Separating the two “domains”–The Ikeda domain is the category in which the artist depicts a “stormy life story” as a proxy experience for the readers. It is shojo manga as a popular (and often epic) novel that provides an experience that readers could never experience in the real world. The artists in this domain include at the very forefront, Riyoko Ikeda, followed by Machiko Satonaka, Kyoko Ariyoshi, Sumika Yamamoto, Yoko Shoji and Yukari Ichijo.. The topics in this group include historical drama, coming-of-age stories, “spokon” (“sport and spirit”), and sexual love (at least in the manga appearing in the girls’ fashion magazine Seventeen, where they targeted upper teens exclusively). The heroine is generally a European princess, aristocrat or a lady of the court in the Heian Period or, in contrast, a contemporary girl whose huge talent and hard work causes her to excel in sports or dance. Through the heroines’ experiences, readers can identify with the heroines and other main characters. The two top 1970s shoujo magazines for older girls, fit securely in this domain—Margaret, which had the historical epics of Ikeda as well as the blockbuster tennis manga Aim for the Ace! and ballet manga Swan, and Shoujo Friend, where Satonaka and her contemporary epics reigned..
On the contrary, is the “Hagio domain,” which we call the Year 24 or Magnificent 49ers group. Deeply psychological and often heavily involved with the “interior” world of the mind, these works also introduced sci-fi to shojo readers. Unlike Satonaka and Ikeda where plot predominates, here deep and often ambiguous characterization is all important. Among these artists, Moto Hagio (The Poe Clan), Keiko Takemiya (The Song of Wind and Trees) and Ryoko Yamagishi (Hi Izurutokoro no Tenshi) are the most representative. Shogokakun’s Shoujo Comic, a younger magazine than Shoujo Friend or Margaret but targeting the same demo, and Hakusensha’s Lala is most associated with this group, largely in part because their editors Junya Yamamoto and Nobumasa Konagai respectively, had a nothing to lose mentality, and encouraged riskier narratives and styles to contrast with Margaret’s works. Both Shoujo Comic and Lala were steady sellers, with extremely devoted followings, but never the blockbuster that Margaret, especially, was, in the 1970s.
As a Japanese friend explained it to me, Heart of Thomas is like Portrait of a Lady and Rose of Versailles is like Gone with the Wind (without the problematic aspects of course.) One is primarily about character and interiority and the other is all about incident which is reflected even when you read the two side by side–both were weekly serials with short 15-20 page chapters each week, but Rose of Versailles always makes sure to end each chapter on a cliffhanger, and just tumbles incident after incident after incident. I love both, for different reasons. And anyone who has read this far probably is wondering why it should matter if people list Ikeda as a Year 24 member–but I think it gives a bit of a false sense of shoujo manga history. Rose of Versailles is not a key Year 24 manga–its importance is because it is a key *blockbuster* shoujo manga (and, as more and more scholars are pointing out, it also helps dispel the slightly false narrative that has come about that before the Year 24 group, and aside from the Year 24 group, shoujo manga was worthless.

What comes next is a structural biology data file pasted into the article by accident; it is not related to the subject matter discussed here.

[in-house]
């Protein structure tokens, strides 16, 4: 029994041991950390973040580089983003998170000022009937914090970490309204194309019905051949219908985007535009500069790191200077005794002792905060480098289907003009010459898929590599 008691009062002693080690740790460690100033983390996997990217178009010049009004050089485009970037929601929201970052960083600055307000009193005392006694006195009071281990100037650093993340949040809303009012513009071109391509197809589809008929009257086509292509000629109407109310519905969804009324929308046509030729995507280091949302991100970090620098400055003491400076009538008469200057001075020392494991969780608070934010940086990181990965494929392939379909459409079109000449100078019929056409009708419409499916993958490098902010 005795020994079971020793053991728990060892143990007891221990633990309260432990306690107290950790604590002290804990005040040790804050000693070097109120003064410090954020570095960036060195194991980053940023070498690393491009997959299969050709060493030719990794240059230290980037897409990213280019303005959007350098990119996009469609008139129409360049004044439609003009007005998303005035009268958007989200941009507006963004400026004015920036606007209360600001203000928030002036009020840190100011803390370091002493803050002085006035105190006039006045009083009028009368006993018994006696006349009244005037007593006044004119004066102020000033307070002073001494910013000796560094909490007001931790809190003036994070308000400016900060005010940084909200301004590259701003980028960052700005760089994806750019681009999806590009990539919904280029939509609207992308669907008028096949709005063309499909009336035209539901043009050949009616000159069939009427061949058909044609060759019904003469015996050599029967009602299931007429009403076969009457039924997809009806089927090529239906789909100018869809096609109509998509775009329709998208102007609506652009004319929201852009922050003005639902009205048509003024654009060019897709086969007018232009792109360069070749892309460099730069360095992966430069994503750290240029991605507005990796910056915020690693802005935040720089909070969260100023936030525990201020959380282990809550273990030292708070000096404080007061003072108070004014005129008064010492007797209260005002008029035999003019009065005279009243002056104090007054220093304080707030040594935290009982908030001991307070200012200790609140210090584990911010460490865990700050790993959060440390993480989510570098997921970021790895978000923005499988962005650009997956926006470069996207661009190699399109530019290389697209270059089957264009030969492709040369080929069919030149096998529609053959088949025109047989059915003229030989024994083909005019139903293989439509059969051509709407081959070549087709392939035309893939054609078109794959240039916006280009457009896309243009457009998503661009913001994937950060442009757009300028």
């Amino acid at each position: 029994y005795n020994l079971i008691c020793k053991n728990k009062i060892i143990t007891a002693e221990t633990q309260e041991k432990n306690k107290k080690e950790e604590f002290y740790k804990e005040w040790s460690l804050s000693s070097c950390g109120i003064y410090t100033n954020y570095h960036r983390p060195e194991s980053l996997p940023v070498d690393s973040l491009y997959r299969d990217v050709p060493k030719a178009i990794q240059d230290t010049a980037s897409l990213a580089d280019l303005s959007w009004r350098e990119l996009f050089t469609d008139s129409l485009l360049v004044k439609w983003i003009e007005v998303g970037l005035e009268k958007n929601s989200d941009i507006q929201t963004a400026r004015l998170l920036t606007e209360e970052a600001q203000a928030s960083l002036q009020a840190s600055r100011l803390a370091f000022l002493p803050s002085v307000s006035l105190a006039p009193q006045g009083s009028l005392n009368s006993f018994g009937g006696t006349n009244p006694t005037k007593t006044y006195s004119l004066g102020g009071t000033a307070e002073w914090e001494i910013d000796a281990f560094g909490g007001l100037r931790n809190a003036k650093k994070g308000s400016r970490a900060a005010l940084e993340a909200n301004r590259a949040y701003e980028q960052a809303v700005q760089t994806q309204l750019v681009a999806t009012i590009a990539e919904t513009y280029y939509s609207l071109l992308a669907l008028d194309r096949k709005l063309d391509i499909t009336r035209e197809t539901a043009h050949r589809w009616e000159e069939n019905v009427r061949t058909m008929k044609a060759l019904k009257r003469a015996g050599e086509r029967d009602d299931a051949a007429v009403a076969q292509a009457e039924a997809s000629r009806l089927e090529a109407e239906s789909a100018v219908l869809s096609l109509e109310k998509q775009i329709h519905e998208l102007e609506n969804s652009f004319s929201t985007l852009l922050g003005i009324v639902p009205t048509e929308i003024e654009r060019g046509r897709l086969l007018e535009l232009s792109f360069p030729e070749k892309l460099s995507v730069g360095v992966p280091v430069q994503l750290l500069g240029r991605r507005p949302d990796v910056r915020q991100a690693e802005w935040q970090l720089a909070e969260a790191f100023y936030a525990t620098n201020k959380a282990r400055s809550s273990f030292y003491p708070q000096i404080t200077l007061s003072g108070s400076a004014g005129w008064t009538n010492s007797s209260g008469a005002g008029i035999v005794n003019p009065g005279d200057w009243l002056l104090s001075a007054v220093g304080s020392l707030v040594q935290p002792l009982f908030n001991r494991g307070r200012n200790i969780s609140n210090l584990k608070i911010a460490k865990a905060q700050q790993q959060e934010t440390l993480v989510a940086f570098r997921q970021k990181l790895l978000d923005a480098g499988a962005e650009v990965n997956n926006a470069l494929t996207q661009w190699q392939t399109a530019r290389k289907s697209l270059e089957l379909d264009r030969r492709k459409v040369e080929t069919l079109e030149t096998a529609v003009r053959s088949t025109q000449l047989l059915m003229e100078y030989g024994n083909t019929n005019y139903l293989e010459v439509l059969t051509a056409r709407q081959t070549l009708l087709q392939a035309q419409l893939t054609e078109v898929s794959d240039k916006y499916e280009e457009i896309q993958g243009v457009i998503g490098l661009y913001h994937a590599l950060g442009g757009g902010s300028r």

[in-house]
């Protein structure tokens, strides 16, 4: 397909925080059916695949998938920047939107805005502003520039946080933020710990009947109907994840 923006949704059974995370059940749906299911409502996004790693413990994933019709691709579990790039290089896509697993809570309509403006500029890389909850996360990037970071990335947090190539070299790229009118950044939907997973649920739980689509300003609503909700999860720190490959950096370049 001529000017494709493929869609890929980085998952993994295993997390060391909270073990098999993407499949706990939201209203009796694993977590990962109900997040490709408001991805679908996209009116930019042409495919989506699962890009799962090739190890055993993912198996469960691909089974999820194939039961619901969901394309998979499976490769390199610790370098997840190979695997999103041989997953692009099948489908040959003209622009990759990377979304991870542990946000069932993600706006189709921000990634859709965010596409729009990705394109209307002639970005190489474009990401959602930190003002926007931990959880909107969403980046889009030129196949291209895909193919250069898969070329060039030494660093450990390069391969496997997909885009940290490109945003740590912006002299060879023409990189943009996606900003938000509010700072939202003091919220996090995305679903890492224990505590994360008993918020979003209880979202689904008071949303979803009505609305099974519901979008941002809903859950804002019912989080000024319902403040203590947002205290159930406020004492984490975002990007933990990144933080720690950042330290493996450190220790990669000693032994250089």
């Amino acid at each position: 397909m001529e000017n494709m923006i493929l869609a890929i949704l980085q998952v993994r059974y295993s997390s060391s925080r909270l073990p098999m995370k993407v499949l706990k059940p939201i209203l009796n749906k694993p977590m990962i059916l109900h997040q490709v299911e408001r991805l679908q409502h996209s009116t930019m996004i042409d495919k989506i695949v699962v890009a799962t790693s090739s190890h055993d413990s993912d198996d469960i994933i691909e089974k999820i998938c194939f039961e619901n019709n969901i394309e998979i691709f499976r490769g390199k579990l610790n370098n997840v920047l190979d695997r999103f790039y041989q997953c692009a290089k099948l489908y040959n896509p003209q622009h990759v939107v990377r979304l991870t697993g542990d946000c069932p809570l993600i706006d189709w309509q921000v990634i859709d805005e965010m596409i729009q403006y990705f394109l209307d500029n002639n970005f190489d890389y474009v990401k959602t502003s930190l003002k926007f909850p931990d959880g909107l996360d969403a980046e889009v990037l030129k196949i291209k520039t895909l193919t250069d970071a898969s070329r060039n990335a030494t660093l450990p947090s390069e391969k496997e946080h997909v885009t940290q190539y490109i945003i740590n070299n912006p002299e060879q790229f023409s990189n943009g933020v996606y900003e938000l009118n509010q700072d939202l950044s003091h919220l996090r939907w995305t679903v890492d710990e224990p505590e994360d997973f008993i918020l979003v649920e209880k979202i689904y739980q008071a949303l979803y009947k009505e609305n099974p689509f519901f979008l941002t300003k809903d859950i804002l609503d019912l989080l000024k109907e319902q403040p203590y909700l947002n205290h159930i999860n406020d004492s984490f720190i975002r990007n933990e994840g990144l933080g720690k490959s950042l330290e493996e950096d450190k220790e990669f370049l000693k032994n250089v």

I’ve been waiting for a while for this episode–even re-read the manga a few weeks ago (was only going to read the first volume, but went all the way through the first four, though I left off the 1980s gaiden that make up volume 5 which I remain on the fence about, but I digress…) And you all didn’t disappoint–thanks for providing such a wonderful discussion.
I do want to acknowledge once again how, after such a long wait, the people behind the Udon release of Rose of V didn’t disappoint. I think the translation work of Mari Morimoto and (from volume 2 on) Jocelyne Allen and editing of Erica Friedman is pretty perfect (certainly it reads better than the French translation) and I’m so glad Udon decided to use the Perfect Edition as their source. The show notes mention that we get the colour pages–but in fact we get even MORE colour pages, as a lot of the pages, as noted in the book, have been newly coloured for this edition (and as a bonus they actually include as a bonus some of that art in its original B&W.) And yes, as Chris said, I was very excited to get the full original serialization dates for each instalment.